Archive for February 5th, 2013

Book order

Some forty years ago when I first started Standard One at Methodist Girl’s Primary School, my class teacher asked me what my dad’s occupation was. She needed this information to fill up some forms for record-keeping.

At a tender age of seven and hardly knowing much English, I do not know how to describe what my dad does for a living.

“Is he a doctor?” she asked me and I shook my head.

“How about a salesman?” she asked again but I kept quiet.

“Is he then a policeman, a taxi driver or a farmer?” Mrs. Victor Doss asked me patiently. I just stared at her with a blank face. She finally gave up.

“Alright, get your mom or dad to come see me tomorrow, I’ll ask them myself,” she said at last.

The next day, dad cycled to my school and went to see the teacher. He told her humbly in broken Malay of his vocation, “Saya asah gunting, cikgu.” It simply means “I sharpen scissors, teacher.”

It was her turn to look lost. I think she had hardly heard of anyone in this profession. In Ipoh’s new town, there was one along Cockman Street but maybe she was not aware of his existence.

Dad also told her our coffee shop had just closed down a few months ago.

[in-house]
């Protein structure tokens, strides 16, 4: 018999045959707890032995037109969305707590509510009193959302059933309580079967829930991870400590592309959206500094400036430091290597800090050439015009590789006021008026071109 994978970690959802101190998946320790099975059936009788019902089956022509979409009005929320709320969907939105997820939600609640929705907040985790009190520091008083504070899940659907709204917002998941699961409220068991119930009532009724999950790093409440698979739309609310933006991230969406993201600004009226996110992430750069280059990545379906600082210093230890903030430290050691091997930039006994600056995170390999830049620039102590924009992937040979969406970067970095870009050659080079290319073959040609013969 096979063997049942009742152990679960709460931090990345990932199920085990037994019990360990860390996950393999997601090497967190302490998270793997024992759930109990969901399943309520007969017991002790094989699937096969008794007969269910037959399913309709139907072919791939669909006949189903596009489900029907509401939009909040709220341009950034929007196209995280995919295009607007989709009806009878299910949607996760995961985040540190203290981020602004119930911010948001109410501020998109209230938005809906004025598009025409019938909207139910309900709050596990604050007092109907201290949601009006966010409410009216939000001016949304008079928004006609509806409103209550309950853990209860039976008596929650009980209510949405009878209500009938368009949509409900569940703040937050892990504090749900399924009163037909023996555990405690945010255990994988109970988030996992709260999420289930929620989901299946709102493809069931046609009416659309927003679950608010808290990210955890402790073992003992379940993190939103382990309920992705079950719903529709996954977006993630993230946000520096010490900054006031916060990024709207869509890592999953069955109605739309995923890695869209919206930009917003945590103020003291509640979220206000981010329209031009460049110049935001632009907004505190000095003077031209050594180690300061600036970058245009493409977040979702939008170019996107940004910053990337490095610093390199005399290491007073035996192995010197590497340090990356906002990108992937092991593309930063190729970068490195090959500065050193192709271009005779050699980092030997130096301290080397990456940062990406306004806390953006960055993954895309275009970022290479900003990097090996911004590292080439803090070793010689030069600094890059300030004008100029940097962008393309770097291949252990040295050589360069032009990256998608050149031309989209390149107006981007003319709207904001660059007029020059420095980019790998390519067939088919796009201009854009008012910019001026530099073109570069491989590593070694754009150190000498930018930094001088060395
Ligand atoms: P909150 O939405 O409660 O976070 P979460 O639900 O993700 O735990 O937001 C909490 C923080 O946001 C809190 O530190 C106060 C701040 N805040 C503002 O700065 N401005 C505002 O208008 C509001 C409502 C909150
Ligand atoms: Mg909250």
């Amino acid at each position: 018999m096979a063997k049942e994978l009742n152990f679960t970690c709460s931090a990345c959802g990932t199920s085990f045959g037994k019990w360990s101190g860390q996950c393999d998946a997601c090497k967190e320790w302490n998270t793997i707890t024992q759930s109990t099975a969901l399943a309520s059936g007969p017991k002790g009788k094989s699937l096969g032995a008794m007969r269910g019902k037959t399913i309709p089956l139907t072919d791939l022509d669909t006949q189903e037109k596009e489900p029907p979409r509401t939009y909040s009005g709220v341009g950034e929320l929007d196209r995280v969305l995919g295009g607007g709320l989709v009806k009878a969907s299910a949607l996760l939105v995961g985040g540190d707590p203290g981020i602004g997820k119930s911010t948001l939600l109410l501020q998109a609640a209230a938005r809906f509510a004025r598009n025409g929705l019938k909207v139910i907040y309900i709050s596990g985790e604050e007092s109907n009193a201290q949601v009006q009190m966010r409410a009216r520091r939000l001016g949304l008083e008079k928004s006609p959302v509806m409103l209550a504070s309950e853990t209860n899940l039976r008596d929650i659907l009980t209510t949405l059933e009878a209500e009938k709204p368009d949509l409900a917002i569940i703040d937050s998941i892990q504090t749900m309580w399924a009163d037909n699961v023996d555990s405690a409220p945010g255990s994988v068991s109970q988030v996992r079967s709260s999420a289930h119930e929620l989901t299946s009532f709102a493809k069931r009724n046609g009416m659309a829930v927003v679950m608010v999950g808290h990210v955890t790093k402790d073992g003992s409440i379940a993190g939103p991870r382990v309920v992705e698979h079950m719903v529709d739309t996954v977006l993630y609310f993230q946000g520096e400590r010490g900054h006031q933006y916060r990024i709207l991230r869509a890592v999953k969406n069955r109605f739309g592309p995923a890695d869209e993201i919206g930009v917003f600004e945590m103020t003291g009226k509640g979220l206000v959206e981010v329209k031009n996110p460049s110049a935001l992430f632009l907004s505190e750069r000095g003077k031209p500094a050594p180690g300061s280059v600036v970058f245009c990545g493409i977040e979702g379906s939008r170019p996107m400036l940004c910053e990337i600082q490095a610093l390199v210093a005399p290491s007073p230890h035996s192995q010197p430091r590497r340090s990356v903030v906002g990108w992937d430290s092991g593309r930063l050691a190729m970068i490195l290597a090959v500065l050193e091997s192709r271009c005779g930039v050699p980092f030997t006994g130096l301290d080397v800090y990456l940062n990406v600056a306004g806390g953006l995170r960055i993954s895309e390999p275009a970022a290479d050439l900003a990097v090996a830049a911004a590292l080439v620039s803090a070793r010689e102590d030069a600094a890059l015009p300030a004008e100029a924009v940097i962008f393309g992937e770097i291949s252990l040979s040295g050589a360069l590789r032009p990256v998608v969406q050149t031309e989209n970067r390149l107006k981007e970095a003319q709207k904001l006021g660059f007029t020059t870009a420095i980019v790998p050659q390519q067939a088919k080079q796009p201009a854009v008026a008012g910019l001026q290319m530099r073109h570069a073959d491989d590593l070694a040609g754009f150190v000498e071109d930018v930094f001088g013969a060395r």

“Oh, in that case, I’ll just put it down as shop-owner!” she said delightfully as she could not find the appropriate term to describe him.

That was how my dad was known throughout my school days – a shop owner even though the shop we were staying in does not belong to us as we were renting it from a rich Sikh property owner cum lawyer.

So when I wrote in ipohworld’s world about my dad’s struggles to bring up a big family by sharpening scissors, I decided to coin the term “scissors sharpener.” Of course there was a debate among the readers on this term but I stood by my description.

I am so proud of my dad the scissors sharpener. I am so glad to be his daughter and be able to stand out from the rest. Humble his trade may sound but he was a very decent and resilient man.

For being such an integral part of my life, he was being featured prominently in my first book, “The Stories of the Scissors Sharpener’s Daughter.”

Do read my book to find out why I loved this man so much.

To be continued….

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